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Story by James Heine • Photos as Credited

This MGA has seen the racing …

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johnstydo
johnstydo
3/6/19 10:05 a.m.

This MGA is nice but doesn't comply with vintage club rules for "period correct" production cars.  Would have to be in a "modified" class. 

Donatello
Donatello New Reader
3/6/19 11:02 a.m.

Perhaps more young people would be interested in vintage racing if it were clear that any car older than 25 years and generally period correct would be welcome. I am also interested in making the switch to vintage in my 30 year old car, but I am receiving mixed messages about how elligible a 1989 model would be. I think it's cool that people like Kent race the old stuff, but that is not where my interests are, and I know I am not alone in saying this.

russellsifers
russellsifers None
3/6/19 2:45 p.m.

I do not race but I do "run" my stock 1949 MG TC at the Lake Garnett Grand Prix Revival (www.LGGPR.org) every year in the Historic Group.  It is quite a thrill for a 71 year old guy to run a 70 year old MG and speeds up to 72 mph.  I do ponder who will maintain the breed after I am gone.

jwr914
jwr914 New Reader
3/6/19 7:51 p.m.

The first thing I look for when someone tells me their car is period correct is a working horn.  Never find one.

 

GregAmy
GregAmy New Reader
3/8/19 8:53 p.m.

Nice post, well done.

I'm making this transition now myself, from "srs bzns" (as-much-as 30 years or more SCCA Club Racing) to historic/vintage in a 914.

For me, the biggest part is mental, tightening that nnut behind the wheel; like Ken writes, managing the "intensity". My trick is to sit on the grid, under the five, and just look around me and tell myself, for example, "I am *not* going to be the guy that takes out that absolutely gorgeous E-type. He's buying the beer tonight, and I ain't'a gonna piss him off..."

wspohn
wspohn Dork
3/13/19 3:10 p.m.
jwr914 said:

The first thing I look for when someone tells me their car is period correct is a working horn.  Never find one.

 

My race car had one - hooked up to the brake light switch.  A tap on the horn as you are going into the tight hairpin turn with an adversary right on your ass seems to miraculously open up some space between you. Have to do it about where he'd expect you to start braking though......;-)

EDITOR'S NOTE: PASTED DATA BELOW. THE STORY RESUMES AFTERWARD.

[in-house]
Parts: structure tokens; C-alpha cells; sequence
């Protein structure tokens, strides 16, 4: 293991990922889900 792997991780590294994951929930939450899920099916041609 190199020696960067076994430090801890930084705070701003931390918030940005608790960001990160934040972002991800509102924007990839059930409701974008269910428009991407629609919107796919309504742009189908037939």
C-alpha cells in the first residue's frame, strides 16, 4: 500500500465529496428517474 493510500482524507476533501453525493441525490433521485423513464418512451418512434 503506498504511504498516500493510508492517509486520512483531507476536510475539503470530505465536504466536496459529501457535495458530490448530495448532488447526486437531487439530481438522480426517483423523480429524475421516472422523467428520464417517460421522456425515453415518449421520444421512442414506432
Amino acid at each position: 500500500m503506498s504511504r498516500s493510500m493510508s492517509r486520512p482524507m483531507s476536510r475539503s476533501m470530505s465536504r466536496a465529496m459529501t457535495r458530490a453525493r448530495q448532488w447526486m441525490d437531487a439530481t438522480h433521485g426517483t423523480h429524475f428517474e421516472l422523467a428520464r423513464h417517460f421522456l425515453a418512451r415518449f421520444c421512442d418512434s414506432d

LanEvo
LanEvo HalfDork
4/10/19 11:37 p.m.
Donatello said:

Perhaps more young people would be interested in vintage racing if it were clear that any car older than 25 years and generally period correct would be welcome. I am also interested in making the switch to vintage in my 30 year old car, but I am receiving mixed messages about how elligible a 1989 model would be. I think it's cool that people like Kent race the old stuff, but that is not where my interests are, and I know I am not alone in saying this.

The organizers have caught on, even if they don’t do a great job publicizing the fact. They realize that younger people need to keep feeding into the club ... and younger people are generally more interested in racing an Integra Type R than a Hillman Imp.

I run a 1987 Mercedes 190E Cosworth in various vintage racing events. Clubs like VARAC in Canada have catch-all classes for “modern classics” like mine. The “Group 70+” class I run with is full of E30 M3s, 944s, various 911 models, Datsuns, and 2002s with engine swaps. The group has gotten so big that they’ve recently created a second class for even newer cars, like Miatas and E36s. 

dougie
dougie Reader
12/29/20 10:38 p.m.

We have Mazda Miatas racing in our SOVERN vintage club now. I'm still on the fence about the idea, but to keep vintage racing alive you have to be open to grow with the now 20 year-old cars. I think I just have seen too many spec "pinata" youtube videos where no one gives a sh*t about their car.

drBob
drBob
12/30/20 10:44 a.m.

After many years of "retirement" from karting and dirt track fun, I became a corner worker at Road America. One weekend I worked a vintage race and saw these old guys having a great time. A year and a half later, I had a Badass Devin and a yellow rookie stripe on the rear. That was over 30 years ago! Many vintage drivers and their family members are good friends. At 80+ I can still "race" a '60 Austin Healey but now, I largely go to see those those longtime friends and make new ones. That's the spirit of vintage. 

Tom1200
Tom1200 Dork
12/31/20 9:24 p.m.

In reply to dougie :

I recently ran my 87 Novakar F500 at 33 years old I'd say it's vintage. Miatas are 30 year old cars now. If it gets more people interested I am on board with it. I kind of like to have my old Showroom Stock C Miata, that car finished top 5 at the runoff and had some good race history.

I remember when Japanese cars were persona non grata at vintage events back in the 90s so I think it's appropriate that the eligibility rules evolve.

jefeingold
jefeingold
8/6/21 3:26 p.m.

It's hard to imagine poor Kent, all alone in the paddock with nobody to talk to. That's not my vintage racing experience, and I'm a serious introvert.

My VSCCA colleagues would certainly agree that, in addition to the cars (pre-'60) and the track action (civil), the personal and social aspects of our race events are why we do it. And much of that social activity occurs in the paddocks.

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